Some time ago I wrote a howto on installing xcache for linux (here) from source. While xcache requires a certain amount of learning, tweaking and configuration to get it right. For instance, you will have to manually edit xcache config for number of processors/cores used in your system; which will reflects other aspects of the configurations, depending on the memory available to you. This is also true if you install it from repo. What we need is a quick solution to your php bytecode optimization with minimum configuration.
Enter APC- Alternate PHP Cache.
APC is a rather new project and works on PHP version 5.2 onwards. APC is also set to be included with PHP6 as a feature rather than as an addon, as it is currently used. APC can be easily installed with PECL package manager and installer. The obvious requirement for APC to be installed, is that you have apache2-dev, php5-dev and php-pear installed.
On Debian system you can install them like this: sudo apt-get install apache2-threaded-dev php5-dev php-pear
On fedora based Yum installer: yum install php-pear php-devel httpd-devel
Furthermore: yum groupinstall ‘Development Tools’ and yum groupinstall ‘Development Libraries’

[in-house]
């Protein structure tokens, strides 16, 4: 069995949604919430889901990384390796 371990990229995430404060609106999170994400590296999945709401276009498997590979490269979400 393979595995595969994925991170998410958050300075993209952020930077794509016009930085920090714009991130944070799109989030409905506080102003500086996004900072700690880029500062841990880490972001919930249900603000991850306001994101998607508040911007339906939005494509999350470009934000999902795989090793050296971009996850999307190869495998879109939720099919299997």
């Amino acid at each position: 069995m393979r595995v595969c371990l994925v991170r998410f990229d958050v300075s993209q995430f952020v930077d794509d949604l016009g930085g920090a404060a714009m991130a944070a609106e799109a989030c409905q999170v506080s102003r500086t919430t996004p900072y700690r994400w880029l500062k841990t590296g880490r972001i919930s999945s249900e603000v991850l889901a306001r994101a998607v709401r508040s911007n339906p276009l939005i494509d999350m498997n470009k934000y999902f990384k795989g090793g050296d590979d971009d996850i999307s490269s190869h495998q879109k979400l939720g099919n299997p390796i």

After all the dependencies are installed. The next line is universal in all systems, as long as you have php-pear installed.
sudo pecl install apc
After the installation is complete you will be asked to edit the php.ini to add one line (“extension=apc.so”), and your APC is ready for action.
Restart your apache server and check (php -v) to confirm that the module has been properly loaded.
While it is matter of debate among php bytecode optimizer fanboys (yes, even they have fanboys), as to which one is the best optimizers of them all, the speed difference among the top three optimizers (APC, Xcache and Eaccelerator) are very little to argue about. Yet the perfectionist among you might be interested in the extra 2 pages per second load time. To me, it boils down to difficulty in installation and configuration on an existing system. Presently APC seems to have the upper-hand, with the integration of APC and php6 it might make deployments of other bytecode caches obsolete. Till than, we do it the hard way.